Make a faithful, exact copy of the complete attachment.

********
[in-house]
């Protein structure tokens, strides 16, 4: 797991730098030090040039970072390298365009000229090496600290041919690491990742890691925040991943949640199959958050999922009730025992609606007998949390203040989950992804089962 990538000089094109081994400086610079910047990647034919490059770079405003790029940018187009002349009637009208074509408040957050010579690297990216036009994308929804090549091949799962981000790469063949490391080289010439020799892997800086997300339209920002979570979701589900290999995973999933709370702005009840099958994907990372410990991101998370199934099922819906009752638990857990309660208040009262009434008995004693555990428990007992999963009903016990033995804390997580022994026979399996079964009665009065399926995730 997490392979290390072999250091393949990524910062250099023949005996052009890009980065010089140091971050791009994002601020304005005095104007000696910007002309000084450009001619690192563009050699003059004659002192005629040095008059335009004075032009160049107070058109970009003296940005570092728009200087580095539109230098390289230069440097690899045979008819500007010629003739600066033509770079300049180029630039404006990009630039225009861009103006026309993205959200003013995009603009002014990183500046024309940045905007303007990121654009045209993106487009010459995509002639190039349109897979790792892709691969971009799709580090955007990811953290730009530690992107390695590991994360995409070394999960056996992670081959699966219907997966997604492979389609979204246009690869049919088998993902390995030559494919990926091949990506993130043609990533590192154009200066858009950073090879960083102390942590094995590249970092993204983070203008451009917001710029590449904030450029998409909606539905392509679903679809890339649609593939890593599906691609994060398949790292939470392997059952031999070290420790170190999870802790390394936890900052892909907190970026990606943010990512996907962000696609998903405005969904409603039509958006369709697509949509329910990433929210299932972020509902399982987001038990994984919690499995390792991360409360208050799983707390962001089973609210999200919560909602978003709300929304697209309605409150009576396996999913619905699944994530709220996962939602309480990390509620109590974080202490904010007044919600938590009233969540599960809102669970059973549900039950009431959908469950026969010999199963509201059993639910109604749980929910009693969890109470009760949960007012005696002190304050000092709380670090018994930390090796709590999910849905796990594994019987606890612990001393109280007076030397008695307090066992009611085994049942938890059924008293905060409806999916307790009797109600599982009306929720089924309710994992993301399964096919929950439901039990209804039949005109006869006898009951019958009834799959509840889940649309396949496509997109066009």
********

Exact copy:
[in-house]
């Protein structure tokens, strides 16, 4: 797991730098030090040039970072390298365009000229090496600290041919690491990742890691925040991943949640199959958050999922009730025992609606007998949390203040989950992804089962 990538000089094109081994400086610079910047990647034919490059770079405003790029940018187009002349009637009208074509408040957050010579690297990216036009994308929804090549091949799962981000790469063949490391080289010439020799892997800086997300339209920002979570979701589900290999995973999933709370702005009840099958994907990372410990991101998370199934099922819906009752638990857990309660208040009262009434008995004693555990428990007992999963009903016990033995804390997580022994026979399996079964009665009065399926995730 997490392979290390072999250091393949990524910062250099023949005996052009890009980065010089140091971050791009994002601020304005005095104007000696910007002309000084450009001619690192563009050699003059004659002192005629040095008059335009004075032009160049107070058109970009003296940005570092728009200087580095539109230098390289230069440097690899045979008819500007010629003739600066033509770079300049180029630039404006990009630039225009861009103006026309993205959200003013995009603009002014990183500046024309940045905007303007990121654009045209993106487009010459995509002639190039349109897979790792892709691969971009799709580090955007990811953290730009530690992107390695590991994360995409070394999960056996992670081959699966219907997966997604492979389609979204246009690869049919088998993902390995030559494919990926091949990506993130043609990533590192154009200066858009950073090879960083102390942590094995590249970092993204983070203008451009917001710029590449904030450029998409909606539905392509679903679809890339649609593939890593599906691609994060398949790292939470392997059952031999070290420790170190999870802790390394936890900052892909907190970026990606943010990512996907962000696609998903405005969904409603039509958006369709697509949509329910990433929210299932972020509902399982987001038990994984919690499995390792991360409360208050799983707390962001089973609210999200919560909602978003709300929304697209309605409150009576396996999913619905699944994530709220996962939602309480990390509620109590974080202490904010007044919600938590009233969540599960809102669970059973549900039950009431959908469950026969010999199963509201059993639910109604749980929910009693969890109470009760949960007012005696002190304050000092709380670090018994930390090796709590999910849905796990594994019987606890612990001393109280007076030397008695307090066992009611085994049942938890059924008293905060409806999916307790009797109600599982009306929720089924309710994992993301399964096919929950439901039990209804039949005109006869006898009951019958009834799959509840889940649309396949496509997109066009």